Community Pushes for More Answers on Red Hill Spill


Federal and state environmental regulators Monday ducked out of a Honolulu Board of Water Supply meeting early, leaving the board and community members frustrated that they couldn’t get more answers to questions they have about a recent spill of toxic fire suppressant chemicals at Red Hill and a host of other issues relating to the Navy’s underground fuel facility that is being shut down.

The state Department of Health and U.S. Environmental Protection Agency were on the BWS’ meeting agenda to discuss safe thresholds for certain contaminants in groundwater and drinking water and November’s spill of an estimated 1, 300 gallons of aqueous film-­forming foam, which the Navy keeps on hand in the event of a fuel fire.

BWS officials expressed hope that DOH officials would attend the meeting in downtown Honolulu in person. Instead, four DOH officials attended virtually via Zoom and filled most of two hours going over lengthy technical presentations before cutting out, along with four EPA officials, at 4 p.m.

Members of the Water Board tried to cut short the presentations and said they were disappointed that EPA and DOH officials hadn’t allowed for more time to answer questions or listen to testimony from the community.

“I think it is really important for you folks to hear from the community members who have taken time out of their busy schedules in order to be here today to testify, ” Kapua Sproat, vice chair of the BWS’ board of directors, told Alison Fong, an EPA assistant director who joined the meeting from California, before she logged out.

Most of the community members who spent the next hour testifying before the BWS also expressed frustration.

“It was extremely disrespectful for the EPA and the DOH to walk out, ” said Cassandra Chee. She said that she felt that the regulators hadn’t been very transparent since 2021’s fuel spills at Red Hill contaminated the Navy’s drinking water system.

While DOH and EPA officials say they have spent an enormous amount of time and resources dealing with Red Hill over the past year, there have been few opportunities for public engagement.

Kristina Baehr, an attorney representing military families who were sickened by 2021’s water contamination, also testified at the meeting, saying that she had hoped to ask DOH officials whether they had been aware that the Navy was discarding samples collected from military homes in the early days of 2021’s emergency without testing them for petroleum.

BWS Chief Engineer and Manager Ernie Lau, who in recent days has joined Red Hill protesters, said that he hoped DOH and EPA could return for the next meeting in January.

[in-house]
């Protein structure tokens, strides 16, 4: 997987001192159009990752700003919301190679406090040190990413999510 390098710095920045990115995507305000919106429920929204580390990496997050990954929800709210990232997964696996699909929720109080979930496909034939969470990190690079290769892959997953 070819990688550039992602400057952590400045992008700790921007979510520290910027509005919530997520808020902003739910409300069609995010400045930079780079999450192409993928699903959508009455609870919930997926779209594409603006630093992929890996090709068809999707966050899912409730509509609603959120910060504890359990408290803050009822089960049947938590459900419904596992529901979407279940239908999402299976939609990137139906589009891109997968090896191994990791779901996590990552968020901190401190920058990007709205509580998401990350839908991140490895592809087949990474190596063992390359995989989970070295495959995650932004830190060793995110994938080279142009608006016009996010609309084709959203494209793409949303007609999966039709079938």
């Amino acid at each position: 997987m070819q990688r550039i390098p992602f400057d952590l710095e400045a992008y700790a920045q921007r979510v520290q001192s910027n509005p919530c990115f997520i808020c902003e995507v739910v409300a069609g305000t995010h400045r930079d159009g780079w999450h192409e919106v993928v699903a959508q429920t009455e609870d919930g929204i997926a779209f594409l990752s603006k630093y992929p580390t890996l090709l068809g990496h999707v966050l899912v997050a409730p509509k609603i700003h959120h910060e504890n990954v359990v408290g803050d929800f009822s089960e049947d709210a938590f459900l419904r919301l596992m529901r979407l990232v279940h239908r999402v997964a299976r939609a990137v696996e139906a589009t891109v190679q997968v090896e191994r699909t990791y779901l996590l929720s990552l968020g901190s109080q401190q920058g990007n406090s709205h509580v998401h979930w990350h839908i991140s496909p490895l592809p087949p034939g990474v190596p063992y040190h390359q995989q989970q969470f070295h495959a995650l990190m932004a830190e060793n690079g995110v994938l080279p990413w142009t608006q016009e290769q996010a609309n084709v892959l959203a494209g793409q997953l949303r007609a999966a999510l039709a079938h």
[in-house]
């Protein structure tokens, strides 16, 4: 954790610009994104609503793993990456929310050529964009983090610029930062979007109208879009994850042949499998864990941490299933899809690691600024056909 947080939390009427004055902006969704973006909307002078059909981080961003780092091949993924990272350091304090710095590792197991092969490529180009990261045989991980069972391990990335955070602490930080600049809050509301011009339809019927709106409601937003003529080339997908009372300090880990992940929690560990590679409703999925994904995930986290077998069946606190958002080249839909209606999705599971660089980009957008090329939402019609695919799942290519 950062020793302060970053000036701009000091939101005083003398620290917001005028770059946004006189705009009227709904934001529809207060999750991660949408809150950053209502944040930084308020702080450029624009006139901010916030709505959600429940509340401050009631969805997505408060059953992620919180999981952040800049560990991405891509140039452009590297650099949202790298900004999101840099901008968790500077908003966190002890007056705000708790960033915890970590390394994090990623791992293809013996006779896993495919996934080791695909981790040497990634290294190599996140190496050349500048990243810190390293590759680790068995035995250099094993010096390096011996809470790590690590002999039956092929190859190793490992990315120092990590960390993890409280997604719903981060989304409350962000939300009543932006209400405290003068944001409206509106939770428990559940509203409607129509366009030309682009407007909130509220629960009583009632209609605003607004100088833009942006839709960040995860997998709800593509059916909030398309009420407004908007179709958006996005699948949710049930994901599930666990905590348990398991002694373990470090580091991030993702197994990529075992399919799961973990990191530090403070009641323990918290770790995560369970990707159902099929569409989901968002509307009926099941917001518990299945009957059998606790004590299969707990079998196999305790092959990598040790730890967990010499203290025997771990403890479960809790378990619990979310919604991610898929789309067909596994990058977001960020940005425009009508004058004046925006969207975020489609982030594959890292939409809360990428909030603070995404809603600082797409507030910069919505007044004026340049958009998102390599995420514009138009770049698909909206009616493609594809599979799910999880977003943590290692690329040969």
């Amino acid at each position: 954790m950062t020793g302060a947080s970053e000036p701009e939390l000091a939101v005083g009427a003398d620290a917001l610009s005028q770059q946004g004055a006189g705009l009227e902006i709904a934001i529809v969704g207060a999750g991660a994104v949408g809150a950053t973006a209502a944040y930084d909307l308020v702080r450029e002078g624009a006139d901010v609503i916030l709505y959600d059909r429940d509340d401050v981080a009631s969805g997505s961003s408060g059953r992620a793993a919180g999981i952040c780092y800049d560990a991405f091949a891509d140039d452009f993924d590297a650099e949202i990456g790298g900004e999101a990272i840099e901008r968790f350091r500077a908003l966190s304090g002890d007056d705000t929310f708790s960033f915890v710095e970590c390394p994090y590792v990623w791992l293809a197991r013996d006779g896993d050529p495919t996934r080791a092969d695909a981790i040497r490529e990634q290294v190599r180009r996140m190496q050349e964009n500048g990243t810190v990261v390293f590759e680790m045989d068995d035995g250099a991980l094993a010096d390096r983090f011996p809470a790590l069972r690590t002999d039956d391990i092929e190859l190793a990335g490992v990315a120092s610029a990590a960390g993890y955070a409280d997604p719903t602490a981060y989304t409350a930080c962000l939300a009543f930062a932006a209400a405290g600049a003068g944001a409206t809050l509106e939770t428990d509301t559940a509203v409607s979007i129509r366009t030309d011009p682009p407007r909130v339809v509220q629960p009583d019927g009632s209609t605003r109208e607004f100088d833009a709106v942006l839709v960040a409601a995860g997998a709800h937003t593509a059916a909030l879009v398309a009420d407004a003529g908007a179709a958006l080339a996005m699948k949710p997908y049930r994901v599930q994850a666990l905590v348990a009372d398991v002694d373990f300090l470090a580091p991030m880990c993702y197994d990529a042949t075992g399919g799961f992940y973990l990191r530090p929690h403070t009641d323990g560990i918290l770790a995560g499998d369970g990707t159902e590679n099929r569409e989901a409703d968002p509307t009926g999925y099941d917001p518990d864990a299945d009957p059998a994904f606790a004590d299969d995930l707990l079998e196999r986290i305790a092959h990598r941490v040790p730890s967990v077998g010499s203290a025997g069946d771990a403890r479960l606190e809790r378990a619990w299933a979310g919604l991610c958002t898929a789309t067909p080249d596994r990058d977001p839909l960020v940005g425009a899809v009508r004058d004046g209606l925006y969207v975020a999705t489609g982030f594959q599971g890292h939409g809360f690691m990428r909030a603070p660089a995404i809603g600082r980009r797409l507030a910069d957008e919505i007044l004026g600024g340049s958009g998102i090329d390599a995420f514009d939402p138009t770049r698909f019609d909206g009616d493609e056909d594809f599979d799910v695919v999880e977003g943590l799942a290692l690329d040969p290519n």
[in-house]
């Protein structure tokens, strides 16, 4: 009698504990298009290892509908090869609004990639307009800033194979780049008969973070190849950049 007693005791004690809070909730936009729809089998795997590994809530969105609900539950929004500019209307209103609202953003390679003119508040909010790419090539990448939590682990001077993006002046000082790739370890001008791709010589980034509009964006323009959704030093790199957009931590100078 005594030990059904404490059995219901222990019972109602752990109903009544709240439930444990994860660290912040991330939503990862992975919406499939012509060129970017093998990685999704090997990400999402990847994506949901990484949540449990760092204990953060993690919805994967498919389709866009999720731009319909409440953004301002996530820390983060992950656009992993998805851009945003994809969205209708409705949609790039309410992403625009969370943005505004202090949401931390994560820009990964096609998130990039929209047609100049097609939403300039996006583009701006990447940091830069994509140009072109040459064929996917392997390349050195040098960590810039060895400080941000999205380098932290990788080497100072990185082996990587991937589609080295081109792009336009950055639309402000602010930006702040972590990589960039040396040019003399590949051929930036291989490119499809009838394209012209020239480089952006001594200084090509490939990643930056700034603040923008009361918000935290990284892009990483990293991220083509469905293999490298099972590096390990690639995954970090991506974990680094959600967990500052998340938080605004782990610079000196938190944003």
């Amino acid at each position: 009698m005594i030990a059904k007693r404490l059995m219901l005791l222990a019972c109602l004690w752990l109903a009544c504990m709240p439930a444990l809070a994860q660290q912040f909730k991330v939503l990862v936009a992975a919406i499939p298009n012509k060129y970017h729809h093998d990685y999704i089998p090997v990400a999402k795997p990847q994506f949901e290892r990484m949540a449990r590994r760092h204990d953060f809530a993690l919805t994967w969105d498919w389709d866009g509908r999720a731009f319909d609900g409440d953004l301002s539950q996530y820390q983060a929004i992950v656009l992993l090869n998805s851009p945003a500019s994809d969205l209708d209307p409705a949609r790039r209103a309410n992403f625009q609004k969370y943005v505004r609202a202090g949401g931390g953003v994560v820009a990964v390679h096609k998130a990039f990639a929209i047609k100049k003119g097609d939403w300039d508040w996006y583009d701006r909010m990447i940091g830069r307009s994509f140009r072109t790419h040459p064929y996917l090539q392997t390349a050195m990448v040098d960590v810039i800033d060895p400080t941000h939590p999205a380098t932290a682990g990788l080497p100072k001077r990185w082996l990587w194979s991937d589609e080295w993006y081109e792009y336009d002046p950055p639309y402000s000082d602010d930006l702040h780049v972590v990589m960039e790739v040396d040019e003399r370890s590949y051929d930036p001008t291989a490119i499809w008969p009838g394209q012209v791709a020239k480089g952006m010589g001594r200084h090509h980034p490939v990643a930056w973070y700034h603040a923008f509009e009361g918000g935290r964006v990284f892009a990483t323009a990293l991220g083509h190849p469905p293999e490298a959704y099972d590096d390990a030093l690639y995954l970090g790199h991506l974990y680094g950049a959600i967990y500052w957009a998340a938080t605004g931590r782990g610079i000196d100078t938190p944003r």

Amid the furor, DOH and EPA officials did provide more clarity on specific contamination concerns related to Red Hill.

In August, BWS reported that it had detected petroleum-related chemicals in a monitoring well in Moanalua Valley, elevating concerns that fuel contamination from the Navy’s Red Hill facility may be traveling through the aquifer and putting a major source of drinking water for southern Oahu at risk. The test results were particularly worrisome because they indicated that contaminants could be migrating in an unanticipated direction.

But Roger Brewer, a senior environmental scientist with DOH, said Monday that the detections at the DH-43 monitoring well were likely unrelated to Red Hill. He said that the trace levels of oil and polycyclic aromatic hydrocarbons that were detected in the well likely came from the well itself, which is old and in an urban area. Brewer said the source could be algae or sediment in the well or contaminants contained in runoff.

He said the detections don’t pose a health risk to residents. The contamination was found in a well that monitors groundwater, not a well that supplies drinking water.

EPA and DOH officials also briefed the BWS on health risks and regulatory issues surrounding PFAS, so-called forever chemicals that are slow to degrade in the environment and have spurred heightened concerns about their health risks, particularly with long-term chronic exposure. The Navy’s recent spill of AFFF, which contains the chemicals, has elevated concerns that the PFAS could migrate into the groundwater.

PFAS are found throughout common products, such as cookware, construction materials, lab and medical equipment, electronics, certain apparel and pharmaceuticals. They are so ubiquitous that scientists say the chemicals can be detected in the bodies of more than 95 % of Americans.

The EPA has grown increasingly concerned about the health risks posed by the chemicals, and earlier this year lowered the health risk thresholds for the chemicals in drinking water to close to zero. The level had previously been set at 70 parts per trillion.

Environmental regulators are requiring that the Navy now test monitoring wells for the chemicals for at least six months due to the AFFF spill. They’re also requiring additional testing relating to trace levels that were detected in 2021 in the Navy’s Red Hill shaft. Early this year DOH officials said that they didn’t believe the detections were related to the Red Hill fuel leak that contaminated the drinking water and that they could have come from diving equipment. But DOH said Monday that it was requiring the Navy to conduct further testing “out of an abundance of caution.”


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